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Saturday 30 September 2023 Dublin: 13°C
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Teens with cerebral palsy rate their quality of life as comparable with their able-bodied peers
Pain was one of the main reasons that reduced the quality of life for adolescents.

ADOLESCENTS WITH CEREBRAL Palsy rated their overall quality of life as comparable to that of their able-bodied peers.

Using population-based cerebral palsy registers in nine European regions, researchers selected a representative sample of 431 adolescents with cerebral palsy aged 13–17 years.

The new research published in The Lancet reported that adolescents with cerebral palsy rated their quality of life better in five areas than adolescents in the general population — moods and emotions, self-perception, autonomy, relationships with parents, and school life.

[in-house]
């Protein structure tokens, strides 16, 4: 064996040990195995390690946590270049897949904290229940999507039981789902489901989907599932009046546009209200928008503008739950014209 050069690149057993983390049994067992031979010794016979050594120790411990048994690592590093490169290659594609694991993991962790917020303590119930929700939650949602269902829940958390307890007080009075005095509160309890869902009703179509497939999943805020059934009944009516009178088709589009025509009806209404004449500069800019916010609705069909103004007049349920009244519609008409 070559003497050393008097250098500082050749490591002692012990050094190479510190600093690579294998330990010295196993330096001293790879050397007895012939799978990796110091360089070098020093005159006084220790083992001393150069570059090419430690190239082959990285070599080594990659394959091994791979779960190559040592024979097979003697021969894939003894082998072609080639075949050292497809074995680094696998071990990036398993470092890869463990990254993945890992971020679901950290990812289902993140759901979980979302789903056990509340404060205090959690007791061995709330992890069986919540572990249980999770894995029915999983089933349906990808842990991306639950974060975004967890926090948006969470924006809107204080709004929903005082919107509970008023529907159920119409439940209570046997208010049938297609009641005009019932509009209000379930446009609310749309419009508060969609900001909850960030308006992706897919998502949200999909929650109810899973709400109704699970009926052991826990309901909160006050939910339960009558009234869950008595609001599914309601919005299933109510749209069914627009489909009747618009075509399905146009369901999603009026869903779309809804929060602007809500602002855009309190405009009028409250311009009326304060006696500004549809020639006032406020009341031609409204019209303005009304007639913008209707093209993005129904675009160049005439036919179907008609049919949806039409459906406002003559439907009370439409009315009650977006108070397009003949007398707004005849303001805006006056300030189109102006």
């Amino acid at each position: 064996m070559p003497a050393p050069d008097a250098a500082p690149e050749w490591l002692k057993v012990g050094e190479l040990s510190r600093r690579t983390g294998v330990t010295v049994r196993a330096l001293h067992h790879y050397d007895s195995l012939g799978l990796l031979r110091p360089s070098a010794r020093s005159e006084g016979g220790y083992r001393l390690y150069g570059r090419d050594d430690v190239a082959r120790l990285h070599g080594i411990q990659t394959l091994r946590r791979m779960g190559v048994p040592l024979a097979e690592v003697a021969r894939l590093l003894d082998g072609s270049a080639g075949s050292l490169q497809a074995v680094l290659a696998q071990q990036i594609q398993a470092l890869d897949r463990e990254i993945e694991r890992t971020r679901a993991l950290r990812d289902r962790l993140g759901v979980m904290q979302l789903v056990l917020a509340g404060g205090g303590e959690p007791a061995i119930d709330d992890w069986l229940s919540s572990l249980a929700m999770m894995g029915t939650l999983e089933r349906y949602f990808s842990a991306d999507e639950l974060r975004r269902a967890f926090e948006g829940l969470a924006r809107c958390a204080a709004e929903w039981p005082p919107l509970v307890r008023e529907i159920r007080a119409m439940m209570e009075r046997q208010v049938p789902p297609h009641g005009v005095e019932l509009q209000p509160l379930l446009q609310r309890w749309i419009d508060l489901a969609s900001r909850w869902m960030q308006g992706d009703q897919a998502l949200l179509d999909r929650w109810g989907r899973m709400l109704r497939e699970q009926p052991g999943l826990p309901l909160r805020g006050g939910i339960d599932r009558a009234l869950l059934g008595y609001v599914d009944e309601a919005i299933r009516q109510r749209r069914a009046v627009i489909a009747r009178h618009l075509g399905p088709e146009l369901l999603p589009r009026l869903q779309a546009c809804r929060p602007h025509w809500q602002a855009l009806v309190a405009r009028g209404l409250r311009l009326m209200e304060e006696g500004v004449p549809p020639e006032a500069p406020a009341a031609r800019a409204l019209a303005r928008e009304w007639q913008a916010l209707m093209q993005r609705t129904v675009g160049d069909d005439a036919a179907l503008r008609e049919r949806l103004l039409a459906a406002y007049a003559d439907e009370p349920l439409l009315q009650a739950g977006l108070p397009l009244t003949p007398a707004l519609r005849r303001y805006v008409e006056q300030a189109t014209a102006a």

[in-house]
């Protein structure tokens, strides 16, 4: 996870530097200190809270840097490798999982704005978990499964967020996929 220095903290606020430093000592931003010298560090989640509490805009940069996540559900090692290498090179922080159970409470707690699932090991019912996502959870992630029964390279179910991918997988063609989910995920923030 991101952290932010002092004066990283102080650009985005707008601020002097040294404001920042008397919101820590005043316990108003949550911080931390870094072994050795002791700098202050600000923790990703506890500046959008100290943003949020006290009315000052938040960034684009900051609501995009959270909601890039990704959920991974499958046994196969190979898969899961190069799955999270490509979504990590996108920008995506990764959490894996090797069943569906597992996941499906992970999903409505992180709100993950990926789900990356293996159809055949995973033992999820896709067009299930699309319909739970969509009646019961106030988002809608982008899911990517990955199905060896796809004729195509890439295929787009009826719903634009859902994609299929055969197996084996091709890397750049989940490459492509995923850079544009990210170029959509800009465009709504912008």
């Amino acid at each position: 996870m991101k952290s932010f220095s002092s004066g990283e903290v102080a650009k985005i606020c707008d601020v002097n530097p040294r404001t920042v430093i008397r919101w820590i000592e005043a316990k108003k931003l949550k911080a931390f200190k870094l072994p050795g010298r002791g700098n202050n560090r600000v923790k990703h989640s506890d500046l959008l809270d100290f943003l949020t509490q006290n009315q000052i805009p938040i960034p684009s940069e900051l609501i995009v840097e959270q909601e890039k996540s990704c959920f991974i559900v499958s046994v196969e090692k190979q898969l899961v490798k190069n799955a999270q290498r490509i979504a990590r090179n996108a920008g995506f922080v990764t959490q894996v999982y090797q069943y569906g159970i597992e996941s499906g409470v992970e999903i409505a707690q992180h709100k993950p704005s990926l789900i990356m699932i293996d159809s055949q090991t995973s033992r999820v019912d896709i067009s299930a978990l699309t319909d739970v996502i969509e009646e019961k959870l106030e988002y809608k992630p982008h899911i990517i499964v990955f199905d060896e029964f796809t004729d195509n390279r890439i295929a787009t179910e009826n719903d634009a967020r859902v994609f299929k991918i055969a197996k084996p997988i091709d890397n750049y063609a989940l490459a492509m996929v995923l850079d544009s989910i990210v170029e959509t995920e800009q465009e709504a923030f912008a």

Only in the category of social support available from friends and peers did adolescents with cerebral palsy report significantly lower quality of life than their able-bodied peers.

More severe motor impairment was associated with poorer quality of life in just three categories — moods and emotions, autonomy and social support from peers.

Lead author Allan Colver, Professor of Community Child Health at Newcastle University in the UK said the results were encouraging, stating that across ten different areas of life, adolescents with cerebral palsy only ranked their quality of friend and peer relationships as on average lower than adolescents in the general population.

“This challenges the widespread perception that adolescents with disabilities have unhappy, unfulfilled lives,” he said.

Pain was one of the main reasons for a reduced quality of life for adolescents.

Clover said that clinicians should intervene early in childhood “to ameliorate extremes of pain, psychological problems, and parenting stress, for which effective interventions are available”.

He added that attention should be directed to helping children with cerebral palsy, especially those who are more severely impaired, to maintain friendships with peers, and to develop new friendships as they move into adolescence.

Read: ‘They took the medical card from our little girl. She has Cerebral Palsy and may never walk’>

Read: A 27-year-old woman who has attended the CRC since she was a baby describes what it’s like>

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